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Computing for Social Good

Computing for social good

When a local domestic violence organization needed a new way to reach teens in potentially abusive relationships, and a crisis intervention hotline wanted to optimize call response, they found willing partners in a unique undergraduate class at Stony Brook University.

CSE/ISE 391 Benevolent Computing, offered by the Department of Computer Science within the College of Engineering and Applied Sciences, explores the phenomenon of software applications that leverage social and interactive technology and mobile computing to effect positive social outcomes. Appealing to the civic-minded undergraduate has worked well for the longevity of this computer science elective, which has attracted close to 200 students who have completed over 50 technology projects for nonprofit clients in five years.

Computer science faculty member Tony Scarlatos teaches Benevolent Computing in the department’s Multimedia Lab, which he directs. “Benevolent Computing is the synthesis of our technology, skills and aspirations for a better world,” he said. “Student learning is hands-on, extends beyond the classroom, and impacts diverse communities in need across our region. Course offerings in computing for social good are rare, and our computer science course is the only one I know of at the undergraduate level.”

Students don’t realize the amount of real-world experience they will gain. Computing for social good has an engaging ring to it, but as Yalkin Demirkaya ’17, an information systems major, said, “I didn’t know what I was getting into. I took the class because it sounded interesting, but I was shocked to learn that the learning experience went beyond typical course work and we were helping actual organizations in need.”

The range of clients includes Long Island’s top social service and relief providers, and the complexity of projects varies. The spring 2017 class of undergraduates created tech solutions related to user interface, website design, mobile applications, data storage and management, workflow and gamification. Among their clients were Island Harvest, L.I. Against Domestic Violence (LIADV), Sunshine Prevention Center, EAC Network, and Response of Suffolk County.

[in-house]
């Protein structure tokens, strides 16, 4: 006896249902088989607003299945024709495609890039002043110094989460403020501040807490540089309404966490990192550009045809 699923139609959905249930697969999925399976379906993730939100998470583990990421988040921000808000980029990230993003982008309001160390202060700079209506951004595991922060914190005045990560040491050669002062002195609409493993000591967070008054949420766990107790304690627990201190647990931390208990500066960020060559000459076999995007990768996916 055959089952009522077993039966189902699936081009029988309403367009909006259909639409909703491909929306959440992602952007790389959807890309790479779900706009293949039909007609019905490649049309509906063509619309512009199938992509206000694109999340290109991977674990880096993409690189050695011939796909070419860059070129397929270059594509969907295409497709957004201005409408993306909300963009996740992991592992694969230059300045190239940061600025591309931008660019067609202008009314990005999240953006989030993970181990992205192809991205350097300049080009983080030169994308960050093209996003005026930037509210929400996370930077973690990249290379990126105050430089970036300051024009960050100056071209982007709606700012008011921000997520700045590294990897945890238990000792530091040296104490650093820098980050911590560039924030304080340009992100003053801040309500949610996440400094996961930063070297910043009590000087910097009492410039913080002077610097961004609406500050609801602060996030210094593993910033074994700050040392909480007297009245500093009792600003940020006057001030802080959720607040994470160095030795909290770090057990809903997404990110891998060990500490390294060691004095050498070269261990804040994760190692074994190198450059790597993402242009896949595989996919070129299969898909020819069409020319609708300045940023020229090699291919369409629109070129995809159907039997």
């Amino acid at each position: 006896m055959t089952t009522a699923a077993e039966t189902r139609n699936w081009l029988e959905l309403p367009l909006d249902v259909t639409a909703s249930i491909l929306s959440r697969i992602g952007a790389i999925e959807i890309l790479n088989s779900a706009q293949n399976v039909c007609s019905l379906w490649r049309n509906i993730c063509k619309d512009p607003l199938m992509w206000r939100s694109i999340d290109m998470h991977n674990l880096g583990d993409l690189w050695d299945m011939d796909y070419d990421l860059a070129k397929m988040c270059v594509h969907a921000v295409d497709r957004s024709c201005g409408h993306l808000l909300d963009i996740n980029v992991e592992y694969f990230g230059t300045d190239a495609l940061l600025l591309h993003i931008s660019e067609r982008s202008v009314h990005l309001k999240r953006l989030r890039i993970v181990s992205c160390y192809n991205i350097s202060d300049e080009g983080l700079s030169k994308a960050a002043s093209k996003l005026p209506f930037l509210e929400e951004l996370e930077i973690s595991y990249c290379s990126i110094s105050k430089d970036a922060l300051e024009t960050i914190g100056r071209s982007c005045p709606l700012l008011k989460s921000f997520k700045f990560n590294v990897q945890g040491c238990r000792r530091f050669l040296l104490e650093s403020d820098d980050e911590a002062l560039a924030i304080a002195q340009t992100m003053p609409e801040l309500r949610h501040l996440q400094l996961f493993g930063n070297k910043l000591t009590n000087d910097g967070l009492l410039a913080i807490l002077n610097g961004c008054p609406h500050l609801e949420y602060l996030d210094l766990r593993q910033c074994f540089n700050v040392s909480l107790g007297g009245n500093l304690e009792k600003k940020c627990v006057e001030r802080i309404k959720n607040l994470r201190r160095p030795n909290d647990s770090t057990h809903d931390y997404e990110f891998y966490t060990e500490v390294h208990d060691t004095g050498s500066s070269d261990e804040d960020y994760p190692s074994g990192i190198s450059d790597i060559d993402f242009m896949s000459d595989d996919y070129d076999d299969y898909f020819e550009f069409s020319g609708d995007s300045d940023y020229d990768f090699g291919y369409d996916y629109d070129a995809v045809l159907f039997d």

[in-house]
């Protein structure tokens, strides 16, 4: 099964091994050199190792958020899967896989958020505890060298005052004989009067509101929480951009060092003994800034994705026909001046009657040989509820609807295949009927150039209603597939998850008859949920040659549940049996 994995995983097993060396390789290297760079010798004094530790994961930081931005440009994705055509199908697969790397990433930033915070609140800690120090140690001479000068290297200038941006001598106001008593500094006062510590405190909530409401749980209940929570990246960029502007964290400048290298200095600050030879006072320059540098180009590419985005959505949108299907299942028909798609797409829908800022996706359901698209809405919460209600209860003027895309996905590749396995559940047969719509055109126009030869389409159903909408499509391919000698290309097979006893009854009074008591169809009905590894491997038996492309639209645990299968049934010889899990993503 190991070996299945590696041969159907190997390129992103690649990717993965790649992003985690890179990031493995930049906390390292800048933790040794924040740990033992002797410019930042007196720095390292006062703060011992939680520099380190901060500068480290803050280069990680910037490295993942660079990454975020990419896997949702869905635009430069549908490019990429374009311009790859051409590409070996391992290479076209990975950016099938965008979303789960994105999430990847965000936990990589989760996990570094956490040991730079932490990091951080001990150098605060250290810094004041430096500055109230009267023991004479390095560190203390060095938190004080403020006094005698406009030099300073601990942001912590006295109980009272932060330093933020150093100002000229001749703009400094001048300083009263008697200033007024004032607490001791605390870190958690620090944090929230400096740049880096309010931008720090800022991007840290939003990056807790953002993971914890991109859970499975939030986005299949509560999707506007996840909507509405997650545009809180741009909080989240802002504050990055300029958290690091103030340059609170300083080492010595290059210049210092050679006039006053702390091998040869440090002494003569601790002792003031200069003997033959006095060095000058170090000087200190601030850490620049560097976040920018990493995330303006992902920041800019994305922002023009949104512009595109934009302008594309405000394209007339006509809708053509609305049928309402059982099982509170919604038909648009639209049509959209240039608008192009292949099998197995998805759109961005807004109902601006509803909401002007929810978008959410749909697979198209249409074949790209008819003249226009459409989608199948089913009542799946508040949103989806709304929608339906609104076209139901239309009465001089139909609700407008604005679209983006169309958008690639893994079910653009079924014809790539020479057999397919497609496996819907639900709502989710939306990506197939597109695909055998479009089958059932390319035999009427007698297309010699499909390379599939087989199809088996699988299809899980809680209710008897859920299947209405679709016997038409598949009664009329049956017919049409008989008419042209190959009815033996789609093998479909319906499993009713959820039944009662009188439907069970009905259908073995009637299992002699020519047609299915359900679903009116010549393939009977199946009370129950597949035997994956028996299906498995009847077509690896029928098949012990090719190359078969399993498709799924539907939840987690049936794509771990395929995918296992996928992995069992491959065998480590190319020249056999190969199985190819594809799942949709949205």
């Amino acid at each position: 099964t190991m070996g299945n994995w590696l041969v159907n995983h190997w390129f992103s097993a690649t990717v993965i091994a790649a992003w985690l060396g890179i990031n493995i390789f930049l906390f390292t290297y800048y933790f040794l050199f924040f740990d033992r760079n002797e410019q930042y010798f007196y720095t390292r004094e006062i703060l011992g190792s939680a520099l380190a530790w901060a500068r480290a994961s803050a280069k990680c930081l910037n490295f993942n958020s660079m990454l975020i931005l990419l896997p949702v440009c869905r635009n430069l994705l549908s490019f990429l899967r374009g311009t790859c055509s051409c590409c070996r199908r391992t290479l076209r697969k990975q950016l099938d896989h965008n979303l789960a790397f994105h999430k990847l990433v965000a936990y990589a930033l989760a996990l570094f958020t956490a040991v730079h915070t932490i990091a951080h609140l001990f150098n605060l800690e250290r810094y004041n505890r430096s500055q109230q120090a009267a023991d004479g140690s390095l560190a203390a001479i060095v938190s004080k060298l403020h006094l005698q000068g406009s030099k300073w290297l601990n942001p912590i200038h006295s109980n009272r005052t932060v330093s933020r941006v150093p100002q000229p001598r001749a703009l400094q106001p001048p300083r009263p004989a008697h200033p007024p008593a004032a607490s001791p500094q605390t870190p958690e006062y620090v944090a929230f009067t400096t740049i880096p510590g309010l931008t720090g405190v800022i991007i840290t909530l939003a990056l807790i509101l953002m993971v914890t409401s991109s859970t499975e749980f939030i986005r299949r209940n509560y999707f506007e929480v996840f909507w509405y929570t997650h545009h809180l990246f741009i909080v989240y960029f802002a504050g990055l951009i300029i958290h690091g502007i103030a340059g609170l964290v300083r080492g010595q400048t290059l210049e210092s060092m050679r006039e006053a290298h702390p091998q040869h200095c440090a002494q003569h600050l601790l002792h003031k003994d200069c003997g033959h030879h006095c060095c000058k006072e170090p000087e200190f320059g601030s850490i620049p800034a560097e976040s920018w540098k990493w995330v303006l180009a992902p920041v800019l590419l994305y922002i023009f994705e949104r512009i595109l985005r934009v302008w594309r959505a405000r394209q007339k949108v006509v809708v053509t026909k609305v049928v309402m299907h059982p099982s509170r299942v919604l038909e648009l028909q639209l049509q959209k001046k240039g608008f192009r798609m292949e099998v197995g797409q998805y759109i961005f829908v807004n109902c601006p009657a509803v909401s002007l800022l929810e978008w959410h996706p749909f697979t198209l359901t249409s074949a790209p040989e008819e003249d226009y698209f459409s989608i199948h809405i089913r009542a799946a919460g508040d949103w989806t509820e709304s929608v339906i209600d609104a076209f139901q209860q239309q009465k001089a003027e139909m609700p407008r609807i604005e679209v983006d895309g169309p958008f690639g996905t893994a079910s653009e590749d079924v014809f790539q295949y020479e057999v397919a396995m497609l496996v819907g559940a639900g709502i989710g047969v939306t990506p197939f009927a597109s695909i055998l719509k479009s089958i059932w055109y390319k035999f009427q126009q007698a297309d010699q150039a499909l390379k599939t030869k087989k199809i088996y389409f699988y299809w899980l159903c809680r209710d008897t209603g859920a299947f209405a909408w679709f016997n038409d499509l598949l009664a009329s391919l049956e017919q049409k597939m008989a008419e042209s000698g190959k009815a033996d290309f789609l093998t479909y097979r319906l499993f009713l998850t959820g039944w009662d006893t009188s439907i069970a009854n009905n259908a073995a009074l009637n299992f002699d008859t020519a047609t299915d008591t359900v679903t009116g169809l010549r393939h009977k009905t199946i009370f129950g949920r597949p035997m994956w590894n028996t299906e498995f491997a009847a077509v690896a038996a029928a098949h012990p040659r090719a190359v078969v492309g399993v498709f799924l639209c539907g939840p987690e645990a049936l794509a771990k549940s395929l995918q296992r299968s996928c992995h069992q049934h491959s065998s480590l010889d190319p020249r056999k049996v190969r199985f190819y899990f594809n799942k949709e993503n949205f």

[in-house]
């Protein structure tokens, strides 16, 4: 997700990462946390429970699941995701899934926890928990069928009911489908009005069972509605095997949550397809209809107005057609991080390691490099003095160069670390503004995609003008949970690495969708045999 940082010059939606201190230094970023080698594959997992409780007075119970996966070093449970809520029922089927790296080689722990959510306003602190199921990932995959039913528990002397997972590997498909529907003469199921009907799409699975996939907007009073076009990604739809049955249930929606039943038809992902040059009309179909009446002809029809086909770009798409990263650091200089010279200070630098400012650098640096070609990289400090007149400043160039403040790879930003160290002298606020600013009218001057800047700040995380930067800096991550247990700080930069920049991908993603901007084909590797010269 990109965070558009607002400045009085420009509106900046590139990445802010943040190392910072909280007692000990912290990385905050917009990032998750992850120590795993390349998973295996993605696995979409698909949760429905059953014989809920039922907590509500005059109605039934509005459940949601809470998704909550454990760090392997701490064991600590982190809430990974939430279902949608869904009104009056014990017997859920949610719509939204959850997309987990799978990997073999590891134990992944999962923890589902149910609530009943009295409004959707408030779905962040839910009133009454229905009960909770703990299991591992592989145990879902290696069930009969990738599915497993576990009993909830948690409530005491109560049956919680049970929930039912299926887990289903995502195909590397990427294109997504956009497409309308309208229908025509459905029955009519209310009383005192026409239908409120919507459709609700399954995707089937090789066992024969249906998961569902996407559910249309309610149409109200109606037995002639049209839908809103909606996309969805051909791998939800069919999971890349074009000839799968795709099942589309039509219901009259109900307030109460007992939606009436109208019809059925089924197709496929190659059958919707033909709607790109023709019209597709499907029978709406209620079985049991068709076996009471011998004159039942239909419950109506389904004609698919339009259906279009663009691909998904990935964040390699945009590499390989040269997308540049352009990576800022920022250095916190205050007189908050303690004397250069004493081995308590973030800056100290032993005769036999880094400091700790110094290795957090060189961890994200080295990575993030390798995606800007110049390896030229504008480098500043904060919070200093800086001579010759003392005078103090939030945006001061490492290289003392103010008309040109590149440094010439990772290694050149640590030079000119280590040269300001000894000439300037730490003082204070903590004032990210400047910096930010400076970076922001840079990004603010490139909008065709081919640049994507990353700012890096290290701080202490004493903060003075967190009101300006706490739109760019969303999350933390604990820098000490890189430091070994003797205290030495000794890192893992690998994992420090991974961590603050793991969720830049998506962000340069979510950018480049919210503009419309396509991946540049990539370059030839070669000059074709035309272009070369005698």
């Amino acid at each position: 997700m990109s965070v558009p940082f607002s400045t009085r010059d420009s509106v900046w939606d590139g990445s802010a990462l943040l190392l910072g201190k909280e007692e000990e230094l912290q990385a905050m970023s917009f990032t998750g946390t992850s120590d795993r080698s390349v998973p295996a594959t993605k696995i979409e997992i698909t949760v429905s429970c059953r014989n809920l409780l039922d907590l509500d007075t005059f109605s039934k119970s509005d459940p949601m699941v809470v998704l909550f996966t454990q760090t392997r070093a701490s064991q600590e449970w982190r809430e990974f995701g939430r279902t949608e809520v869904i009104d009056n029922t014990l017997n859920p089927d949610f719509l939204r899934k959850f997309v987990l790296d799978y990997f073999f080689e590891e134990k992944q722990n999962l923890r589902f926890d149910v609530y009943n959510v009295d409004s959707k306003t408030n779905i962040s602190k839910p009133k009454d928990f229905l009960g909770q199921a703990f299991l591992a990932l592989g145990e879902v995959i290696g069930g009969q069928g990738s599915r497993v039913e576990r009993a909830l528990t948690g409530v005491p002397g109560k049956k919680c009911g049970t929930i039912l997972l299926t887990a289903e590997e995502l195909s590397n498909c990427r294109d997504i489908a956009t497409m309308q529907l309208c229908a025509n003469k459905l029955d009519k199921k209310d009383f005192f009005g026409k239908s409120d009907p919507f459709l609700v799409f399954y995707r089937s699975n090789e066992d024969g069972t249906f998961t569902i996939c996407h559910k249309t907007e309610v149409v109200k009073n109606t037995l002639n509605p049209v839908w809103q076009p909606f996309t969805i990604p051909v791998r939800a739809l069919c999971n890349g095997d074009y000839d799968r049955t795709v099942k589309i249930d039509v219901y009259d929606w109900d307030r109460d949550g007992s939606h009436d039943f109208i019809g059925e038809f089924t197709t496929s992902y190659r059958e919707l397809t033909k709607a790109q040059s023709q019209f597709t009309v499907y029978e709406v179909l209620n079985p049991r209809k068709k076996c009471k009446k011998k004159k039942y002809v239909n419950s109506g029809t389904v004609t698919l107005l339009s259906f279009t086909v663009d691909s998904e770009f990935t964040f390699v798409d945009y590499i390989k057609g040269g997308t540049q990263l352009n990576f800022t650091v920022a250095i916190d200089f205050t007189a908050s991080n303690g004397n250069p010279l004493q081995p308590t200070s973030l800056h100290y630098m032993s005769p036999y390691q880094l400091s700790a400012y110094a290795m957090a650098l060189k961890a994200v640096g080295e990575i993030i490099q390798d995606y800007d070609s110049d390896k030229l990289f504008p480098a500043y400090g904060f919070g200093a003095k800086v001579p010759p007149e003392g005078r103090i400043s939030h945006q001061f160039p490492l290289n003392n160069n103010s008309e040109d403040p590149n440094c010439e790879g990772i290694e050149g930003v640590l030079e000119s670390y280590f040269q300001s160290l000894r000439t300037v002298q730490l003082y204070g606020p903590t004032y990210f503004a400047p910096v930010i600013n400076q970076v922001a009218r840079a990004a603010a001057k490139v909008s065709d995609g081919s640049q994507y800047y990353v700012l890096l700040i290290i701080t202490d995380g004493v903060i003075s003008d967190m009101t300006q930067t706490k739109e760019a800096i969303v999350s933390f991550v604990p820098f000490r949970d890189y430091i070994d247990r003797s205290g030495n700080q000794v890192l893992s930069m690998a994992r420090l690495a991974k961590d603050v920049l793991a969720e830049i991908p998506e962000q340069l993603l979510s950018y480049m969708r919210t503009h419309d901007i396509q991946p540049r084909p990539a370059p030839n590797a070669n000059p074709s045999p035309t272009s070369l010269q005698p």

Response is a returning client for Scarlatos’ students. In 2017, three students built a software system that uses visualization to optimize Response’s ability to answer crisis intervention hotline calls and streamline operator staffing. Robert Barsky, a crisis counselor at Response, said the relationship works so well not only because services are provided at no cost and the students are “energizing,” but also because the result allows them to serve more people in need.

Benevolent Computing is the synthesis of our technology, skills and aspirations for a better world, said.

The Sunshine Prevention Center in Port Jefferson Station, which offers an alternative education and prevention center for people facing personal or familial challenges, reaped the benefit of the work of 11 Stony Brook students this past spring. Carol Carter, Sunshine’s executive director, said she was impressed by the computer science undergraduates and the ideas they brought to the table. Not only did they create a new website for the agency that includes an online store, but they also enabled children served by the center to build relationships with Sunshine staff through interactive online gaming activities that were formerly offered only as hard-copy booklets. The whole experience has made her “hopeful for the future,” she said.

According to Scarlatos, ideas begin with students visiting the client’s office and preparing a design brief that details who will use the final product and the current organizational challenges.

“The course synthesizes the department’s offerings in software engineering, human computer interaction and ethics, while providing a practical focus,” Scarlatos said. He has witnessed many successful projects, some of which were initiated by the students themselves, with several of them moving on to a second phase as an independent research assignment. Most memorable for him was Shelterware, a mobile app that helped the Smithtown Animal Shelter modernize its services and better match pets with families using a paperless system.

As Stony Brook’s juniors and seniors use creativity to help people in need, they’re also building unique relationships armed with foundational course work to fuel their creativity. Sunshine, Response and LIADV have never worked with any other institutions in this capacity. In most cases, students form a bond with their clients and many agree to provide pro bono assistance after the semester ends.

LIADV’s project hit particularly close to home for the students since the end user is near their age. For LIADV, a team of three students created an interactive game to help high school teenagers recognize when they are immersed in a violent relationship. LIADV educators Charlene D. Rogers and Tara Davidson said they found the Stony Brook students to be open to coaching and innovative throughout the 10-week project that enhanced communication among the teenagers the organization serves.

When calculating the impact of Benevolent Computing on both the students and the outside community, a complicated formula need not be used. You need only to hear the enthusiasm in the students’ voices as they describe their projects and the appreciation expressed by their clients. Perhaps the educators from LIADV said it best: “Our relationship with Stony Brook is a win-win situation and fantastic way to bring ideas to life.”

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